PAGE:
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How can I create a circuit with a total resistance of 144.7 ohm which is composed of 10-ohm resistors? How many parallel and/or series resistors should it contain?

I've tried solving this but the nearest total resistance to 144.7 ohm that I get is 144 ohm exactly. Actually, this isn't for real-life usage rather just a circuit analysis problem. Please help.

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marked as duplicate by Dave Tweed Aug 21 '16 at 19:28

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    \$\begingroup\$ Given that fixed value resistors come with a tolerance its impossible to get an exact value - why not just use a preset variable resistor (say 10 turn 220R) \$\endgroup\$ – JIm Dearden Aug 21 '16 at 14:42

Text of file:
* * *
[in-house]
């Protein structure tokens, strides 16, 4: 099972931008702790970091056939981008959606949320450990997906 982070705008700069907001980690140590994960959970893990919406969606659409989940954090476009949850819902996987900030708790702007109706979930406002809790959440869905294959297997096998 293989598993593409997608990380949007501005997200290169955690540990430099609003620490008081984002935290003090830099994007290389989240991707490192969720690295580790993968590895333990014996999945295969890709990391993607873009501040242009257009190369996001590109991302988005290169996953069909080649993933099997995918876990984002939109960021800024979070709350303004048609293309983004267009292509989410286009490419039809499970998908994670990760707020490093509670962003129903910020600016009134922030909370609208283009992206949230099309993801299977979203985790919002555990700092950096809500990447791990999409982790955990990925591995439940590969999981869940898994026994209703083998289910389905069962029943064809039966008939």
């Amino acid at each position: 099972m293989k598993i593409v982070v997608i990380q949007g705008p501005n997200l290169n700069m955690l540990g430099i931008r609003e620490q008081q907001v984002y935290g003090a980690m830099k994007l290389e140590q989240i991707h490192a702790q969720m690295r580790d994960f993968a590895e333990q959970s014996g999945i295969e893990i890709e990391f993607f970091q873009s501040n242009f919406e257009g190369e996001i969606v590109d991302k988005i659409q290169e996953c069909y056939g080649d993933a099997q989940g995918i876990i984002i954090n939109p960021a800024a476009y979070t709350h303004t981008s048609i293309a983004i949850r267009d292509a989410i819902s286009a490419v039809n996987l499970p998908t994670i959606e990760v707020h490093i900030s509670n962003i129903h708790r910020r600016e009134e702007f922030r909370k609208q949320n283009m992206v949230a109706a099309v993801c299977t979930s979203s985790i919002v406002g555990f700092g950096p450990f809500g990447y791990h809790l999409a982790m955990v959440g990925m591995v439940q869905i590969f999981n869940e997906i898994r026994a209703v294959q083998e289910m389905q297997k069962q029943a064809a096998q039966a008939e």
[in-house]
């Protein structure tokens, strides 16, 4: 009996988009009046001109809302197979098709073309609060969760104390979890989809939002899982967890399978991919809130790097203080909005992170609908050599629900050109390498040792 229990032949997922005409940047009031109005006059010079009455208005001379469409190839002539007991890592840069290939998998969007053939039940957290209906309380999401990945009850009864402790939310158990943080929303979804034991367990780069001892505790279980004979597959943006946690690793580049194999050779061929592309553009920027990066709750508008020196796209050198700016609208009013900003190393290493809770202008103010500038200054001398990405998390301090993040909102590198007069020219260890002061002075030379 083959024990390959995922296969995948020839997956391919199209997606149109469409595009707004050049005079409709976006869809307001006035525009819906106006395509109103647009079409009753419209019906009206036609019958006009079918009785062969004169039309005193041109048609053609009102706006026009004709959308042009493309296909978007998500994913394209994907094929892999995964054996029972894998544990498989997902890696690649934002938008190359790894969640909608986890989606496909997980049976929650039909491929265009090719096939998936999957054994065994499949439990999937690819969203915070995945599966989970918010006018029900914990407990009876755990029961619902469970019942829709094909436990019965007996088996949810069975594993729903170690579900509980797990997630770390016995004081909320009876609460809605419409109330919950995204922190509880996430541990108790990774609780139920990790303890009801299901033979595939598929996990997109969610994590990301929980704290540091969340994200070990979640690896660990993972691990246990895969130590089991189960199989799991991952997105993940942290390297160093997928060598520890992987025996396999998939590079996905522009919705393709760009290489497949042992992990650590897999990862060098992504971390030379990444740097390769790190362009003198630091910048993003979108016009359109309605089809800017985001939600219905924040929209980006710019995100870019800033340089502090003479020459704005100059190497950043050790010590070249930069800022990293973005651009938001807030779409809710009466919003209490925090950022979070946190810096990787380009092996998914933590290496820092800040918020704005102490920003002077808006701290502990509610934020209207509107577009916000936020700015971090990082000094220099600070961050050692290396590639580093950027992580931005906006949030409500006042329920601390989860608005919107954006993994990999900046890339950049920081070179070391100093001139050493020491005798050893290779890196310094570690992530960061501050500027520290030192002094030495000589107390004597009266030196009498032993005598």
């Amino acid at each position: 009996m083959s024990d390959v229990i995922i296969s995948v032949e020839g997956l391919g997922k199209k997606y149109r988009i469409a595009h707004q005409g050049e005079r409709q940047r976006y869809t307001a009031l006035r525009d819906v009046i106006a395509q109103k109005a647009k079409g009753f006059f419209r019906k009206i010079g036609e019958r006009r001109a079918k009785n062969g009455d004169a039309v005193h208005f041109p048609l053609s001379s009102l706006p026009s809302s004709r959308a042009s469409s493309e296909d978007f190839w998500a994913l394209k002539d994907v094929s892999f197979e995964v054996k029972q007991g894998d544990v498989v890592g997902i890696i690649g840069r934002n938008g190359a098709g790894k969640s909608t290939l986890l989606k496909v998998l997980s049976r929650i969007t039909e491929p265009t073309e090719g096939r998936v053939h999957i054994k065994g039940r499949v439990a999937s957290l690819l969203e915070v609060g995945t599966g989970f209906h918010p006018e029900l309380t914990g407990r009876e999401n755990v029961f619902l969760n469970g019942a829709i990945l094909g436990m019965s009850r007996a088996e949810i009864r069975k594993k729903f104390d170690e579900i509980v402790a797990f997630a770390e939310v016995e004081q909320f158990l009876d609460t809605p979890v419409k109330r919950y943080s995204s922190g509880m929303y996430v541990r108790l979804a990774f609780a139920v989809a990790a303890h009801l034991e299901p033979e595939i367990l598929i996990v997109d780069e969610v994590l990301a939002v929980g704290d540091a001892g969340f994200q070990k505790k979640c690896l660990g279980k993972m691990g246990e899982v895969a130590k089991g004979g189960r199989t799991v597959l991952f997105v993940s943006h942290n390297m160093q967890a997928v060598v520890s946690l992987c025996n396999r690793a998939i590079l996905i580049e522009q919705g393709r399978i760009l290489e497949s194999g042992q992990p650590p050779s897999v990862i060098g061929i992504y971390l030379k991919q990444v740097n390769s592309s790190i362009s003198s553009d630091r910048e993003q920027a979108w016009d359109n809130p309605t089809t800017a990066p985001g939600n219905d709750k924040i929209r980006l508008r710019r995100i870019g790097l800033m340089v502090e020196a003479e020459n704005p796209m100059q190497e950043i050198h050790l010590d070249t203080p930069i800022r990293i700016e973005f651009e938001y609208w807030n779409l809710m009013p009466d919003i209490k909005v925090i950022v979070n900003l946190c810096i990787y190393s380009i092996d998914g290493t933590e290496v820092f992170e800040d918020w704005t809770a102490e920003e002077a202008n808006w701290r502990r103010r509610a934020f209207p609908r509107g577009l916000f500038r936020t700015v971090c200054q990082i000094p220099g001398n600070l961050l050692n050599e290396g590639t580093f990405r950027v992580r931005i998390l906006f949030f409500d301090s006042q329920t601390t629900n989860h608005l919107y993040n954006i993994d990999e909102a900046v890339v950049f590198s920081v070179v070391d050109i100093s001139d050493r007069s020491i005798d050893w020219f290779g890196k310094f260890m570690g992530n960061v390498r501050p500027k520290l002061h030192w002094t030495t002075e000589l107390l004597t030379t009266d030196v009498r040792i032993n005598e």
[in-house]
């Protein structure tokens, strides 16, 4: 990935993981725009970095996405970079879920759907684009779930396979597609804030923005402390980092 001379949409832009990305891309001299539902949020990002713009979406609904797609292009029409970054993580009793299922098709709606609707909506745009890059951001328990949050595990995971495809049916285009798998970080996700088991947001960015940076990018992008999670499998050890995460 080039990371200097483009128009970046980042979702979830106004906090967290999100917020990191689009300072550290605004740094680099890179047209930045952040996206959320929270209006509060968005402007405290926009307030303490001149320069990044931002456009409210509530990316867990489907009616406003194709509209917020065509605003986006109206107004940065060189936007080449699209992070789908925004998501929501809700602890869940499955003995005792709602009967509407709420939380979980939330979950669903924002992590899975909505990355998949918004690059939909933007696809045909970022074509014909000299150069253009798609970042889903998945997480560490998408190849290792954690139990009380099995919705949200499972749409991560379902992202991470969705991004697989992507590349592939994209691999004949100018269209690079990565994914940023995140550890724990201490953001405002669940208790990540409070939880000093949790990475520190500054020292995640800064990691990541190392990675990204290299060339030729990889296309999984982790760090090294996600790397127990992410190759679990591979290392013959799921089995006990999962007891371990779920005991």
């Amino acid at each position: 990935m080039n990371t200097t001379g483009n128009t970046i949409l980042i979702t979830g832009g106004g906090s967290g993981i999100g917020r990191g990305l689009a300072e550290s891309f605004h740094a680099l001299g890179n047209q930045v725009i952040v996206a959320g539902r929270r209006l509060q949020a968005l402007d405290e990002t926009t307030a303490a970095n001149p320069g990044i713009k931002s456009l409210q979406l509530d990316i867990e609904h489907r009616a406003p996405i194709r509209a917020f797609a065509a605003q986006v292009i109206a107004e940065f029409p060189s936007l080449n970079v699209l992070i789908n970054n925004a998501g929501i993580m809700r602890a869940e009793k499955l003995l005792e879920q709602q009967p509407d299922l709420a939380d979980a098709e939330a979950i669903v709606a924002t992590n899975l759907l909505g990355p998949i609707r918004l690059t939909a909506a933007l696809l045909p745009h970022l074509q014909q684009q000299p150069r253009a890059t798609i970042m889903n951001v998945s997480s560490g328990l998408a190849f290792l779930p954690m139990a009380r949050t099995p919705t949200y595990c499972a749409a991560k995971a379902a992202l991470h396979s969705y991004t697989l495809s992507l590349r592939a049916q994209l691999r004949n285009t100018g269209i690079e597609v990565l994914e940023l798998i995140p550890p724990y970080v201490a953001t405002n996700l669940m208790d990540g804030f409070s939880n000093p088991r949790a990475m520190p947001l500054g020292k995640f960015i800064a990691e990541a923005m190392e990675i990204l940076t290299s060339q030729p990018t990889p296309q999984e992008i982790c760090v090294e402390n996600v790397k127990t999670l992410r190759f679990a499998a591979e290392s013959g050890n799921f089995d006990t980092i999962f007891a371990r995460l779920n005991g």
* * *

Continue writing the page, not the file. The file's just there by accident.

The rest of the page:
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    \$\begingroup\$ Please edit your question to explain why you want to do this and what accuracy you require. \$\endgroup\$ – Transistor Aug 21 '16 at 14:42
  • \$\begingroup\$ This question seems a bit unclear. However I would suggest why don't you use some series or parallel combination of resistors to get to the desired value. \$\endgroup\$ – Sanat Mishra Aug 21 '16 at 14:49
  • \$\begingroup\$ 100 10-ohm resistors in parallel is 0.1 ohms. 7 such combinations in series is 0.7 ohms. So there is at least one solution to add the 0.7 ohms to your 144 ohms. Whether that's practical depends on information you're not sharing. \$\endgroup\$ – The Photon Aug 21 '16 at 15:54
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You might find this answer useful.

It shows how to use the method of continued fractions to create a resistance by combining a number of same-value resistors.

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